This week was a good one for K-12 education in Idaho and Washington.
In Idaho, comprehensive reform of its beleaguered system won the support of Gov. Butch Otter, who appointed a 31-member task that issued recommendations earlier this month. Their proposals include more emphasis on competency instead of grades, and school district accountability for performance along with greater local autonomy, more opportunities for teacher and administrator development, and more access to technology.
Full implementation will take a lot of money, an estimated $350 million. Just restoring state support for school districts to 2008 levels will require $82.5 million.
Minimum teacher compensation would jump almost 30 percent to $40,000. But doing nothing will encourage the exodus of teachers to states where they are paid better and not abused by legislators.
Otter knows reform will be a multiyear process. His task now is to step from cheerleader to policymaker; one who has a program of specifics he can sell to the Republican legislative caucuses. Idahoans should settle for no less if he comes asking for their votes next year.
As an aside, congratulations are due the Plummer-Worley School District, where voters passed a $1.1 million levy. The cuts and sacrifices the district has made illustrate just how much damage the skinflint Legislature has done.
A steep ascent to full K-12 funding also confronts Washington.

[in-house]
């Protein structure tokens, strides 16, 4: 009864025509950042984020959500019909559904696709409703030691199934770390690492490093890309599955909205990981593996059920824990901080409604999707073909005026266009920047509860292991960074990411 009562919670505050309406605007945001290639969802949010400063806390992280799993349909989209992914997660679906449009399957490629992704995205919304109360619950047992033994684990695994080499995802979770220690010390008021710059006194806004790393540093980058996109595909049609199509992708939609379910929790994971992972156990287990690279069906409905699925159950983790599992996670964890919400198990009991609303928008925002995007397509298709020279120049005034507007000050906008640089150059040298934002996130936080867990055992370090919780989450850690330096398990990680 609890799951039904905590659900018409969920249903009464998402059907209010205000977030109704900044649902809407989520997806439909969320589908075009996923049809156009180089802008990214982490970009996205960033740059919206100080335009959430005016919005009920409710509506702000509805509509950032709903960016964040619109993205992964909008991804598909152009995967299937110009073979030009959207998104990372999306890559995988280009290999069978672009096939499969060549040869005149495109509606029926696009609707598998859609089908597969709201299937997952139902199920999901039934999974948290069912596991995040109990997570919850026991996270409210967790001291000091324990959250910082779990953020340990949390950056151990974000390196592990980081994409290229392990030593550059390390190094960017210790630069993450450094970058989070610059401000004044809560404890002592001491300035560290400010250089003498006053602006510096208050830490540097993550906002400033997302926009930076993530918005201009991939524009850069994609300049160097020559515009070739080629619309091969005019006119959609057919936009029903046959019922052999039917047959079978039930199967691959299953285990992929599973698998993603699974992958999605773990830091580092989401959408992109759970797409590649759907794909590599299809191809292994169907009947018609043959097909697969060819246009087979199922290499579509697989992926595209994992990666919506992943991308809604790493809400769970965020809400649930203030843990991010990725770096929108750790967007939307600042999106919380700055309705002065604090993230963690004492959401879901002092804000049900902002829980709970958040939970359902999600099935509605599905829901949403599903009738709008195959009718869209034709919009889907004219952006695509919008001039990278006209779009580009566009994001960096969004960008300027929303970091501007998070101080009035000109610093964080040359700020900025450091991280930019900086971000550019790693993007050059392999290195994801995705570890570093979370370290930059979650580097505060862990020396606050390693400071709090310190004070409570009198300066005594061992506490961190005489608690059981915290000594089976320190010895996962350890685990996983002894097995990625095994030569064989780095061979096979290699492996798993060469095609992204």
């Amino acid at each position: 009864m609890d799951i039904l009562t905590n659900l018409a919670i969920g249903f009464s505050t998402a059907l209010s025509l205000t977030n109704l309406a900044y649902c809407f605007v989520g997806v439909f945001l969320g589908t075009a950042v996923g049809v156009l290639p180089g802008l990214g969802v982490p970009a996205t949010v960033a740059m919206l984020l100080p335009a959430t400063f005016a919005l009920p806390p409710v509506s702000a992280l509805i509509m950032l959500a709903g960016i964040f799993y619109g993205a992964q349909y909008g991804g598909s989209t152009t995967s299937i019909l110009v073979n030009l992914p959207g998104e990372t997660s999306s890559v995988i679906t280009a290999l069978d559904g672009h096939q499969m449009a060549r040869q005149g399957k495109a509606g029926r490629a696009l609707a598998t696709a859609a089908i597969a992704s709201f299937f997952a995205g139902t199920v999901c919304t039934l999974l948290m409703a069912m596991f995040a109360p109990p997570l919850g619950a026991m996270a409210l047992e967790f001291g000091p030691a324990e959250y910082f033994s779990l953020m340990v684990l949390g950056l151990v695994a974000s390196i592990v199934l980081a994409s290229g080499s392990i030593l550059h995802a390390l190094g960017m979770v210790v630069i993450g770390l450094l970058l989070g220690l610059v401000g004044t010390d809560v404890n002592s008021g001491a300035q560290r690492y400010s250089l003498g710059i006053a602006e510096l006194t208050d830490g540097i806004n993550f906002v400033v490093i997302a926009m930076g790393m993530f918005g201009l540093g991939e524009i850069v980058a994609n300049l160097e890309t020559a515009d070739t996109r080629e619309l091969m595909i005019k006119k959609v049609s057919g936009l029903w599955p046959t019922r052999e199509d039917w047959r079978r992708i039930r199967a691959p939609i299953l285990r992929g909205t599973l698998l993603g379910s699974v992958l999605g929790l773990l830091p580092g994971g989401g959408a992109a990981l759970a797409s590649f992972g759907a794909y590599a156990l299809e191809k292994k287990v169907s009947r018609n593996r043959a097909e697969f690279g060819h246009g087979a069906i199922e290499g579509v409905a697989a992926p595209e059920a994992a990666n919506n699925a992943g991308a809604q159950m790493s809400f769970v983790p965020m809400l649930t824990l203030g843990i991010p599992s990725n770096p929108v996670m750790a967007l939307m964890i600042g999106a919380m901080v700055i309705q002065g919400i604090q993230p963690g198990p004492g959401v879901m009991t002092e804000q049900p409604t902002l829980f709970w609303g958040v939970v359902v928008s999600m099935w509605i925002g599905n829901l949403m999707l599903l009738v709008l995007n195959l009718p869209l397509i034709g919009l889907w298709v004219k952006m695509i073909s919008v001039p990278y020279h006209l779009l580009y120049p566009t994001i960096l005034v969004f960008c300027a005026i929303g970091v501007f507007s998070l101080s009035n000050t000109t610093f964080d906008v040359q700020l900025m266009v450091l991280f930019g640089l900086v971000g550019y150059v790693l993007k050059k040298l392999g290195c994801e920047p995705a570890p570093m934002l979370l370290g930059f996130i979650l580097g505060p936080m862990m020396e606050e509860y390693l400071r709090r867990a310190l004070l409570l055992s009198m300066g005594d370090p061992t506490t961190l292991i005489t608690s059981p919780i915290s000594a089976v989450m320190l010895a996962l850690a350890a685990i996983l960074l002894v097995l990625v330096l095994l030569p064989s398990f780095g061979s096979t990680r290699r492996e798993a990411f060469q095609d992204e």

Tuesday, a special legislative committee delivered a progress report to the Washington Supreme Court, which in January 2012 ruled the state was falling well short of its constitutional obligation to make schools its paramount responsibility. The court retained jurisdiction in the case in order to ensure the Legislature and governor would meet that standard, as the court defines it.
As Superintendent of Education Randy Dorn defines it, lawmakers should allocate an additional $4 billion to K-12 education. The minimum he called for in the just started 2013-2015 biennium was $1.4 billion. Lawmakers came up with slightly less than $1 billion, and swept all the money out of the school construction fund to do that.
The money will do some good things, taking the burden of transportation costs entirely off districts, for example, and expanding all-day kindergarten. Still, fewer than one-half of Washington students will be able to participate.
The plaintiffs in the 2012 case now get the chance to respond, then the court will weigh in.
In the meantime, the Revenue and Forecast Council will have released new revenue projections that should reflect ongoing improvement in the state economy. Dorn is already calling for a $400 million supplemental appropriation when lawmakers gather again in January.
If projections do anticipate an increase in revenue, the state will have a hard time explaining to the justices why schools should not be first in line for more funding.
Schools in Idaho and Washington are not what they should be. The tough new Core Curriculum will likely underscore the work yet to be done. But Otter’s embrace of his task force’s recommendations, and the turnaround underway in Washington, are good news as students start the new academic year.
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